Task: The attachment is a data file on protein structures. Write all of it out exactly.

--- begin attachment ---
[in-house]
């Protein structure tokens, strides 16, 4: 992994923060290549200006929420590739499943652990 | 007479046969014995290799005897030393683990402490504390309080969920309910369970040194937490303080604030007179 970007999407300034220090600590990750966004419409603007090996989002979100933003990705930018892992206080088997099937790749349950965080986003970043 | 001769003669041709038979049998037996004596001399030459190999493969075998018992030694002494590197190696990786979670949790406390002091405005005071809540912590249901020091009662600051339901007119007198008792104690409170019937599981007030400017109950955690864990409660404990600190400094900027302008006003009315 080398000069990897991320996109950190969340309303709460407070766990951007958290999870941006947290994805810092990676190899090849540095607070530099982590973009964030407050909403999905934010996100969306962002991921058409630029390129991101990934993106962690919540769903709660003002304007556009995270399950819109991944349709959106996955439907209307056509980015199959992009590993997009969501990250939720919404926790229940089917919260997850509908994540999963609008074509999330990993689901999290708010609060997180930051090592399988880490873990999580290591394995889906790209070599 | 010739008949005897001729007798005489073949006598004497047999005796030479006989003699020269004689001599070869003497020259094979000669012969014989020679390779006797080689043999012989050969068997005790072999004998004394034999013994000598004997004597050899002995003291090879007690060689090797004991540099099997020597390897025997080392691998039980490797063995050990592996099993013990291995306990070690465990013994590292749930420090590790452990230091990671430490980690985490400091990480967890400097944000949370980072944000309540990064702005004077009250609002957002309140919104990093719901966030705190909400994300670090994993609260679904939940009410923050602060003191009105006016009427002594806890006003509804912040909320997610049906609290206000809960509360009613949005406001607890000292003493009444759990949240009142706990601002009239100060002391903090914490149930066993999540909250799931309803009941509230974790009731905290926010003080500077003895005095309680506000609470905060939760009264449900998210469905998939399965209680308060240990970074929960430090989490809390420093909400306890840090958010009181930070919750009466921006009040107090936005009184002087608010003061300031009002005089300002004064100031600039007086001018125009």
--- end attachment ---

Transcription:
[in-house]
């Protein structure tokens, strides 16, 4: 992994923060290549200006929420590739499943652990 | 007479046969014995290799005897030393683990402490504390309080969920309910369970040194937490303080604030007179 970007999407300034220090600590990750966004419409603007090996989002979100933003990705930018892992206080088997099937790749349950965080986003970043 | 001769003669041709038979049998037996004596001399030459190999493969075998018992030694002494590197190696990786979670949790406390002091405005005071809540912590249901020091009662600051339901007119007198008792104690409170019937599981007030400017109950955690864990409660404990600190400094900027302008006003009315 080398000069990897991320996109950190969340309303709460407070766990951007958290999870941006947290994805810092990676190899090849540095607070530099982590973009964030407050909403999905934010996100969306962002991921058409630029390129991101990934993106962690919540769903709660003002304007556009995270399950819109991944349709959106996955439907209307056509980015199959992009590993997009969501990250939720919404926790229940089917919260997850509908994540999963609008074509999330990993689901999290708010609060997180930051090592399988880490873990999580290591394995889906790209070599 | 010739008949005897001729007798005489073949006598004497047999005796030479006989003699020269004689001599070869003497020259094979000669012969014989020679390779006797080689043999012989050969068997005790072999004998004394034999013994000598004997004597050899002995003291090879007690060689090797004991540099099997020597390897025997080392691998039980490797063995050990592996099993013990291995306990070690465990013994590292749930420090590790452990230091990671430490980690985490400091990480967890400097944000949370980072944000309540990064702005004077009250609002957002309140919104990093719901966030705190909400994300670090994993609260679904939940009410923050602060003191009105006016009427002594806890006003509804912040909320997610049906609290206000809960509360009613949005406001607890000292003493009444759990949240009142706990601002009239100060002391903090914490149930066993999540909250799931309803009941509230974790009731905290926010003080500077003895005095309680506000609470905060939760009264449900998210469905998939399965209680308060240990970074929960430090989490809390420093909400306890840090958010009181930070919750009466921006009040107090936005009184002087608010003061300031009002005089300002004064100031600039007086001018125009």